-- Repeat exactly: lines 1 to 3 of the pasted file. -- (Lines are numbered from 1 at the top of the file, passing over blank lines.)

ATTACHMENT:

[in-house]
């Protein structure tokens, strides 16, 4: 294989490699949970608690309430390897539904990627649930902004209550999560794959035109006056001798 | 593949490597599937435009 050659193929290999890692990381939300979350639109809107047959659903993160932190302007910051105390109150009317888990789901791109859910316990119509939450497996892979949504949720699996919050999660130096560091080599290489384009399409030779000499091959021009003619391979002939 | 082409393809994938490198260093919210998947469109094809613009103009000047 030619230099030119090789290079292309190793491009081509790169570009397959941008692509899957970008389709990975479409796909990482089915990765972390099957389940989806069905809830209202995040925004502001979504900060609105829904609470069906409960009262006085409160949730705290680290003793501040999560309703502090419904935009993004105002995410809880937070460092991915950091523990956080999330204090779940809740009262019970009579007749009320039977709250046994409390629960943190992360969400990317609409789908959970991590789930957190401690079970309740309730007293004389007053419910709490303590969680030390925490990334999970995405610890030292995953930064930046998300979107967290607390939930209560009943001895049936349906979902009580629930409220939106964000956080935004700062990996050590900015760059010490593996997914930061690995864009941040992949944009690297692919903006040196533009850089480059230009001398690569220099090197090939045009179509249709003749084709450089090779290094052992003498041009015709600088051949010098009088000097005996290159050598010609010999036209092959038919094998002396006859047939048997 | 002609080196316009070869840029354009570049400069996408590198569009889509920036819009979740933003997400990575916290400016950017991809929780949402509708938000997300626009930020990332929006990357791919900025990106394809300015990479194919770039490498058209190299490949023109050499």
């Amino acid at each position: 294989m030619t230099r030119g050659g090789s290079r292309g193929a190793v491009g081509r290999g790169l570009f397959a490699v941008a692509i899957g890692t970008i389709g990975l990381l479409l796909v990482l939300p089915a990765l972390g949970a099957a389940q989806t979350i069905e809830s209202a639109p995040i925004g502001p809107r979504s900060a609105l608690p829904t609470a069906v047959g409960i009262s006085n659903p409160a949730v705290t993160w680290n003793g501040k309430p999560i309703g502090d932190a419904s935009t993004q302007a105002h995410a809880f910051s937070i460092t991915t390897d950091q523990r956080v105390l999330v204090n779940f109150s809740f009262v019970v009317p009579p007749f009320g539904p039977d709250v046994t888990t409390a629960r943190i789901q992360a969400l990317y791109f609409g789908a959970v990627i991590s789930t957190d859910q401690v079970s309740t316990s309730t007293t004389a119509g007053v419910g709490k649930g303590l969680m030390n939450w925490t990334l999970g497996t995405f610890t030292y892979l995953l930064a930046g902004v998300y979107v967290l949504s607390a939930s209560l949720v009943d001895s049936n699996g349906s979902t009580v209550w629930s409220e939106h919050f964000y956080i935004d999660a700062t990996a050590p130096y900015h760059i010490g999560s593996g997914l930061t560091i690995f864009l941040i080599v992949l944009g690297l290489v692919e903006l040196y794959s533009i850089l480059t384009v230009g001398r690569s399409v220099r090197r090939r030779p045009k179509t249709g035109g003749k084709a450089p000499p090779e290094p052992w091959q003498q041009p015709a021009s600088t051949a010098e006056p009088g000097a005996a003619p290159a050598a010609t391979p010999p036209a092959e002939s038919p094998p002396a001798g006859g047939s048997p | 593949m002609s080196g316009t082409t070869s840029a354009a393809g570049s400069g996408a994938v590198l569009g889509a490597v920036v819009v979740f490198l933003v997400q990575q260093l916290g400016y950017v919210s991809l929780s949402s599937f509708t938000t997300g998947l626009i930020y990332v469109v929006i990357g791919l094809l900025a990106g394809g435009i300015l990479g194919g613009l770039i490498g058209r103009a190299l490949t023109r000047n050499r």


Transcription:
[in-house]
């Protein structure tokens, strides 16, 4: 294989490699949970608690309430390897539904990627649930902004209550999560794959035109006056001798 | 593949490597599937435009 050659193929290999890692990381939300979350639109809107047959659903993160932190302007910051105390109150009317888990789901791109859910316990119509939450497996892979949504949720699996919050999660130096560091080599290489384009399409030779000499091959021009003619391979002939 | 082409393809994938490198260093919210998947469109094809613009103009000047 030619230099030119090789290079292309190793491009081509790169570009397959941008692509899957970008389709990975479409796909990482089915990765972390099957389940989806069905809830209202995040925004502001979504900060609105829904609470069906409960009262006085409160949730705290680290003793501040999560309703502090419904935009993004105002995410809880937070460092991915950091523990956080999330204090779940809740009262019970009579007749009320039977709250046994409390629960943190992360969400990317609409789908959970991590789930957190401690079970309740309730007293004389007053419910709490303590969680030390925490990334999970995405610890030292995953930064930046998300979107967290607390939930209560009943001895049936349906979902009580629930409220939106964000956080935004700062990996050590900015760059010490593996997914930061690995864009941040992949944009690297692919903006040196533009850089480059230009001398690569220099090197090939045009179509249709003749084709450089090779290094052992003498041009015709600088051949010098009088000097005996290159050598010609010999036209092959038919094998002396006859047939048997 | 002609080196316009070869840029354009570049400069996408590198569009889509920036819009979740933003997400990575916290400016950017991809929780949402509708938000997300626009930020990332929006990357791919900025990106394809300015990479194919770039490498058209190299490949023109050499």
């Amino acid at each position: 294989m030619t230099r030119g050659g090789s290079r292309g193929a190793v491009g081509r290999g790169l570009f397959a490699v941008a692509i899957g890692t970008i389709g990975l990381l479409l796909v990482l939300p089915a990765l972390g949970a099957a389940q989806t979350i069905e809830s209202a639109p995040i925004g502001p809107r979504s900060a609105l608690p829904t609470a069906v047959g409960i009262s006085n659903p409160a949730v705290t993160w680290n003793g501040k309430p999560i309703g502090d932190a419904s935009t993004q302007a105002h995410a809880f910051s937070i460092t991915t390897d950091q523990r956080v105390l999330v204090n779940f109150s809740f009262v019970v009317p009579p007749f009320g539904p039977d709250v046994t888990t409390a629960r943190i789901q992360a969400l990317y791109f609409g789908a959970v990627i991590s789930t957190d859910q401690v079970s309740t316990s309730t007293t004389a119509g007053v419910g709490k649930g303590l969680m030390n939450w925490t990334l999970g497996t995405f610890t030292y892979l995953l930064a930046g902004v998300y979107v967290l949504s607390a939930s209560l949720v009943d001895s049936n699996g349906s979902t009580v209550w629930s409220e939106h919050f964000y956080i935004d999660a700062t990996a050590p130096y900015h760059i010490g999560s593996g997914l930061t560091i690995f864009l941040i080599v992949l944009g690297l290489v692919e903006l040196y794959s533009i850089l480059t384009v230009g001398r690569s399409v220099r090197r090939r030779p045009k179509t249709g035109g003749k084709a450089p000499p090779e290094p052992w091959q003498q041009p015709a021009s600088t051949a010098e006056p009088g000097a005996a003619p290159a050598a010609t391979p010999p036209a092959e002939s038919p094998p002396a001798g006859g047939s048997p | 593949m002609s080196g316009t082409t070869s840029a354009a393809g570049s400069g996408a994938v590198l569009g889509a490597v920036v819009v979740f490198l933003v997400q990575q260093l916290g400016y950017v919210s991809l929780s949402s599937f509708t938000t997300g998947l626009i930020y990332v469109v929006i990357g791919l094809l900025a990106g394809g435009i300015l990479g194919g613009l770039i490498g058209r103009a190299l490949t023109r000047n050499r």